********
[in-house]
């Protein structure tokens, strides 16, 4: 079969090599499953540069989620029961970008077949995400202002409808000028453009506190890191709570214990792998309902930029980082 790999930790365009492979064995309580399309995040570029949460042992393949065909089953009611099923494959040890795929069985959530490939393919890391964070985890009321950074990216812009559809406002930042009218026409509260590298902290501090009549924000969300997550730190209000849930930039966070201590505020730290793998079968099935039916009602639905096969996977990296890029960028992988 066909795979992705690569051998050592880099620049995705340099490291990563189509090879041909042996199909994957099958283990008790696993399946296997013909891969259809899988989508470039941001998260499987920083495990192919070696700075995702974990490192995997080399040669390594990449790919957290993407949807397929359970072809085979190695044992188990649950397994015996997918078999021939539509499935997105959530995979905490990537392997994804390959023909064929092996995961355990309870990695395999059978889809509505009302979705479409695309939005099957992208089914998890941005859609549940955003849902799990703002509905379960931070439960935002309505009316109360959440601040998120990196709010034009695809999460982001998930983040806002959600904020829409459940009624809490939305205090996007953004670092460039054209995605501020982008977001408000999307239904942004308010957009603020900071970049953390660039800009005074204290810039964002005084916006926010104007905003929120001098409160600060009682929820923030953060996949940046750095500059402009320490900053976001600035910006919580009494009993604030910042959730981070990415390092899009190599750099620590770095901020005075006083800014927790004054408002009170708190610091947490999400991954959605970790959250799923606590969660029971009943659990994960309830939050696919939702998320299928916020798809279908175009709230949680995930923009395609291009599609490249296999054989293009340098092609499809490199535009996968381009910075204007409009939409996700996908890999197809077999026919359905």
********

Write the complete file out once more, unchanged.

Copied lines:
[in-house]
């Protein structure tokens, strides 16, 4: 079969090599499953540069989620029961970008077949995400202002409808000028453009506190890191709570214990792998309902930029980082 790999930790365009492979064995309580399309995040570029949460042992393949065909089953009611099923494959040890795929069985959530490939393919890391964070985890009321950074990216812009559809406002930042009218026409509260590298902290501090009549924000969300997550730190209000849930930039966070201590505020730290793998079968099935039916009602639905096969996977990296890029960028992988 066909795979992705690569051998050592880099620049995705340099490291990563189509090879041909042996199909994957099958283990008790696993399946296997013909891969259809899988989508470039941001998260499987920083495990192919070696700075995702974990490192995997080399040669390594990449790919957290993407949807397929359970072809085979190695044992188990649950397994015996997918078999021939539509499935997105959530995979905490990537392997994804390959023909064929092996995961355990309870990695395999059978889809509505009302979705479409695309939005099957992208089914998890941005859609549940955003849902799990703002509905379960931070439960935002309505009316109360959440601040998120990196709010034009695809999460982001998930983040806002959600904020829409459940009624809490939305205090996007953004670092460039054209995605501020982008977001408000999307239904942004308010957009603020900071970049953390660039800009005074204290810039964002005084916006926010104007905003929120001098409160600060009682929820923030953060996949940046750095500059402009320490900053976001600035910006919580009494009993604030910042959730981070990415390092899009190599750099620590770095901020005075006083800014927790004054408002009170708190610091947490999400991954959605970790959250799923606590969660029971009943659990994960309830939050696919939702998320299928916020798809279908175009709230949680995930923009395609291009599609490249296999054989293009340098092609499809490199535009996968381009910075204007409009939409996700996908890999197809077999026919359905």